Design Principles for Building a Soft, Compliant, High Spatial Resolution Tactile Sensor Array
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High-density tactile arrays are required to measure tactile properties, including forces and torques, contact shape and location, and dynamic slip, for dexterous gripping and manipulation tasks performed by robots and humans through haptic interfaces. However, in all current tactile sensing solutions, there is a trade-off between spatial resolution, flexibility, softness and manufacturing cost. In this work, a new design is proposed for a low cost, soft and malleable tactile sensing system with high spatial resolution that can be reshaped and applied to any surface, and that reduces the number of individual sensing elements, eliminates the need for any electronics within the sensing area and removes the need to time-division multiplex between sensor elements, allowing fully-parallel processing of transducer readings. Here the design is an orthogonal placement of conductive rubber strips with a pressure-dependant resistance. A basic algorithm for estimating the pressure at the intersection of each pair of orthogonal sensing strips is also described. The algorithm was tested with a simulated stimulation by two spherical stimuli onto a 16 \( \times \) 16 grid (16 horizontal strips overlaid with 16 vertically strips) – the estimated pressure profile correlates well with the simulated stimulus (\( r \) = 0.86). A 5 \( \times \) 5 grid prototype was built and was tested by stimulating with a spherical stimuli – the estimated pressure profile correlates well with the real stimulus (\( r \) = 0.92). Various design and algorithm improvements are suggested to overcome ambiguity in the estimated pressure profile due to the underdetermined nature of the system.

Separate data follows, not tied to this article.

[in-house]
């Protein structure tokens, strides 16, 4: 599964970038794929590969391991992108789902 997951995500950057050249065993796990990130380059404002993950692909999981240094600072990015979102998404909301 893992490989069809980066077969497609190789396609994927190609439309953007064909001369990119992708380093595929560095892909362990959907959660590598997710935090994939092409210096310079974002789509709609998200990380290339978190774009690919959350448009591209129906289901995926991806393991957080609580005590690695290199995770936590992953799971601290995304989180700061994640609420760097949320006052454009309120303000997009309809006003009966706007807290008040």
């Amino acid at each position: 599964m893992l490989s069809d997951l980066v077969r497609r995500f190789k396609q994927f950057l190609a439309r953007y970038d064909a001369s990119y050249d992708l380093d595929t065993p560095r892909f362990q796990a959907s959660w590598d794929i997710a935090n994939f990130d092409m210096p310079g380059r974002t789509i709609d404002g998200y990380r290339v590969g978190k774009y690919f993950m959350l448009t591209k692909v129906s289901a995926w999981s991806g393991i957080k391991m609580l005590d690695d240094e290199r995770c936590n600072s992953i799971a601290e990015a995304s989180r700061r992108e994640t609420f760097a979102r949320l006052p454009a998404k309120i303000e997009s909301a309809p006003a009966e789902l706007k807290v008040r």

KeywordsForce Tactile sensors Sensor arrays Robot sensing systems
This work was partially funded by Australian Research Council (ARC) through a Discovery Project grant DP120101517.
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